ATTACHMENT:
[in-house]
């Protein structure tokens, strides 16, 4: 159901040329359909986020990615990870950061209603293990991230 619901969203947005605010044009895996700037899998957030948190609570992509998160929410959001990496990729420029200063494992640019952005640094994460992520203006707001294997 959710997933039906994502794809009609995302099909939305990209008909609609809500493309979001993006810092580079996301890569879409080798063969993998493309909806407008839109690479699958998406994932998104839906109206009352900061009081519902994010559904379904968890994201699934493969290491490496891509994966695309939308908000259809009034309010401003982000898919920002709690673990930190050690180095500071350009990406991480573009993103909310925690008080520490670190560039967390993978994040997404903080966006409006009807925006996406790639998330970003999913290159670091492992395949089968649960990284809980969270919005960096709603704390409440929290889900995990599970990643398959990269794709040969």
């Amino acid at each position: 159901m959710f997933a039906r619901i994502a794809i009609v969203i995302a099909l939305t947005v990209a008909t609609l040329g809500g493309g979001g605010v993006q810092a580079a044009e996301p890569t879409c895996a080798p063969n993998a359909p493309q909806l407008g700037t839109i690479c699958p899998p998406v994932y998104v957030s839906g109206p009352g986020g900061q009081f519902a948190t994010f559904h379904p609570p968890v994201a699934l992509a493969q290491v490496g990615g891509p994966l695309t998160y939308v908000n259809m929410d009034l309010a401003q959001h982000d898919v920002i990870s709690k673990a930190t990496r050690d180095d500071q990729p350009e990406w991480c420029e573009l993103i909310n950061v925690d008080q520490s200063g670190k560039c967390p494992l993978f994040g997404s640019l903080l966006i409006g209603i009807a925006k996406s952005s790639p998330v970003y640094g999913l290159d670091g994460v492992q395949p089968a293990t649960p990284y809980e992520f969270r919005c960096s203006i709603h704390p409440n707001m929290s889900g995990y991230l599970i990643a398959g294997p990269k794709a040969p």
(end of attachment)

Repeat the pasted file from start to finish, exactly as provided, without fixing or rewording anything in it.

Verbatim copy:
[in-house]
């Protein structure tokens, strides 16, 4: 159901040329359909986020990615990870950061209603293990991230 619901969203947005605010044009895996700037899998957030948190609570992509998160929410959001990496990729420029200063494992640019952005640094994460992520203006707001294997 959710997933039906994502794809009609995302099909939305990209008909609609809500493309979001993006810092580079996301890569879409080798063969993998493309909806407008839109690479699958998406994932998104839906109206009352900061009081519902994010559904379904968890994201699934493969290491490496891509994966695309939308908000259809009034309010401003982000898919920002709690673990930190050690180095500071350009990406991480573009993103909310925690008080520490670190560039967390993978994040997404903080966006409006009807925006996406790639998330970003999913290159670091492992395949089968649960990284809980969270919005960096709603704390409440929290889900995990599970990643398959990269794709040969």
């Amino acid at each position: 159901m959710f997933a039906r619901i994502a794809i009609v969203i995302a099909l939305t947005v990209a008909t609609l040329g809500g493309g979001g605010v993006q810092a580079a044009e996301p890569t879409c895996a080798p063969n993998a359909p493309q909806l407008g700037t839109i690479c699958p899998p998406v994932y998104v957030s839906g109206p009352g986020g900061q009081f519902a948190t994010f559904h379904p609570p968890v994201a699934l992509a493969q290491v490496g990615g891509p994966l695309t998160y939308v908000n259809m929410d009034l309010a401003q959001h982000d898919v920002i990870s709690k673990a930190t990496r050690d180095d500071q990729p350009e990406w991480c420029e573009l993103i909310n950061v925690d008080q520490s200063g670190k560039c967390p494992l993978f994040g997404s640019l903080l966006i409006g209603i009807a925006k996406s952005s790639p998330v970003y640094g999913l290159d670091g994460v492992q395949p089968a293990t649960p990284y809980e992520f969270r919005c960096s203006i709603h704390p409440n707001m929290s889900g995990y991230l599970i990643a398959g294997p990269k794709a040969p």